By Ben Welter
Author Louisa May Alcott’s death earned a single line of small type on the Minneapolis Tribune’s front page the next day, under a “Miscellaneous” label:
Louisa M. Alcott is dead.
Because newspapers had not yet invented “reefers” or “keys,” there was no mention of a pair of interesting related items inside. An editorial praised her as “the most successful writer of stories for girls who ever lived.” And an obituary, below, touched on the causes of her lingering ill health, now in dispute more than a century later. Was it spinal meningitis, mercury poisoning, typhoid, a cold, “nervous prostration” – or, as some 21st-century researchers suggest, lupus?
|Louisa May Alcott|
Miss Louisa M. Alcott.
BOSTON, Mass., March 6. – Miss Louisa M. Alcott died this morning. Coming so soon after the death of her father, the suddenly announced death of Louisa M. Alcott brings a double sorrow. For a long time Miss Alcott has been ill, suffering from nervous prostration. Last autumn she appeared to be improving and went to the highlands to reside with Dr. Rhoda A. Lawrence. While there she drove into town to visit her father, Thursday, the 1st, and caught a cold, which on Saturday settled on the based of the brain and developed spinal meningitis. She died at the highlands early this morning. Miss Alcott was born on an anniversary of her father’s birthday, and it is singular that she should have folled him so soon to the grave.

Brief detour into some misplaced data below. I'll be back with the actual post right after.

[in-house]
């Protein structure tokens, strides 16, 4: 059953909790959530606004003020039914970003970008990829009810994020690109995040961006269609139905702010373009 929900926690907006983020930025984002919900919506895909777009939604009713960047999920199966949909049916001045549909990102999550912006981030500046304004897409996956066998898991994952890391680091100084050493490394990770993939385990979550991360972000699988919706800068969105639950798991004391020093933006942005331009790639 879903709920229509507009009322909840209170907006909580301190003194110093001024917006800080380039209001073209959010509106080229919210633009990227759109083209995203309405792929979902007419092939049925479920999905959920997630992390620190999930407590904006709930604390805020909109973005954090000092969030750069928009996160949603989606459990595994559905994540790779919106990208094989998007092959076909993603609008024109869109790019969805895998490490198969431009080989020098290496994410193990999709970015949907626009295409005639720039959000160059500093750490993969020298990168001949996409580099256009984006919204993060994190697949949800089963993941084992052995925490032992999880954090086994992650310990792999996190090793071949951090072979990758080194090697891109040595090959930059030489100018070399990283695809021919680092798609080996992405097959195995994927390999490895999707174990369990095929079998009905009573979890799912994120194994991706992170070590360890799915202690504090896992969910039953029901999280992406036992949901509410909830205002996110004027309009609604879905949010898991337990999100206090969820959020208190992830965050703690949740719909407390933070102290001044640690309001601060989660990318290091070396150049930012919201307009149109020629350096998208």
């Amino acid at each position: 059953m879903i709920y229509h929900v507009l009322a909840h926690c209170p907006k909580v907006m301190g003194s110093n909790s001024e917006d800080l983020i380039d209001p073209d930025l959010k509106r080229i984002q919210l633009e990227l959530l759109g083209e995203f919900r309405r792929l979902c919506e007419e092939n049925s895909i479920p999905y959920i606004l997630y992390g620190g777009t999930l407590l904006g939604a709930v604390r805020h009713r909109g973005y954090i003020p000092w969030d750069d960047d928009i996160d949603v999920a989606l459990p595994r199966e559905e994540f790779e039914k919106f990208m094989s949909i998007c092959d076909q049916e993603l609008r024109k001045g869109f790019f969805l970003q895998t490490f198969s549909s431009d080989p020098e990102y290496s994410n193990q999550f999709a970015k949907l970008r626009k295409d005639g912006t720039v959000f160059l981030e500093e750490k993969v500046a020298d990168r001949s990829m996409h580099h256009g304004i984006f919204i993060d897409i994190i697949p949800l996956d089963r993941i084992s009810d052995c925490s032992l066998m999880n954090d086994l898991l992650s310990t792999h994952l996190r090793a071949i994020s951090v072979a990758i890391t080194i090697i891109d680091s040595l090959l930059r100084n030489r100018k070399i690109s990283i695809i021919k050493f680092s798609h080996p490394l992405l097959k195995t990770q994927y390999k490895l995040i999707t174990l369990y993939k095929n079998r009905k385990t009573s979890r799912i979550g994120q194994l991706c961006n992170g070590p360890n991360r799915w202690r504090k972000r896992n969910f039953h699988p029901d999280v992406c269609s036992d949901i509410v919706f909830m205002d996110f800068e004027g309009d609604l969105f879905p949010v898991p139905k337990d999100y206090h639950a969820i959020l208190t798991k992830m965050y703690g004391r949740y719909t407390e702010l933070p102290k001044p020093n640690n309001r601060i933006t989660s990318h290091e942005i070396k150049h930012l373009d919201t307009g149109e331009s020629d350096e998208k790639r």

Miss Alcott was born in Germantown, Pa., Nov. 29, 1832, but the family soon went to Concord to live. At 16 Miss Alcott wrote her first book, which was afterwards published, but absolutely does not count. Her first full-grown story brought her just $5 from Gleason’s Pictorial when the writer was just 19. The next year she wrote the story of “The Rival Prima Donnas,” and mingled with its production and its success a very strong streak of dramatic longing.
In 1865 Miss Alcott went South to nurse in the Soldiers’ Hospital, and she did her work courageously and faithfully but was brought home herself stricken with fever and ill almost to dying.
In 1865 “Hospital Sketches” was published, and even before that “Moods,” a most tragic love story, since greatly revised. In 1868 Miss Alcott wrote “Little Women.” In six months or a little more Miss Alcott was famous and her hard work was over. Since then she has been abroad a number of times, has written much, has received probably $100,000 in money and an unlimited amount of recognition and honor.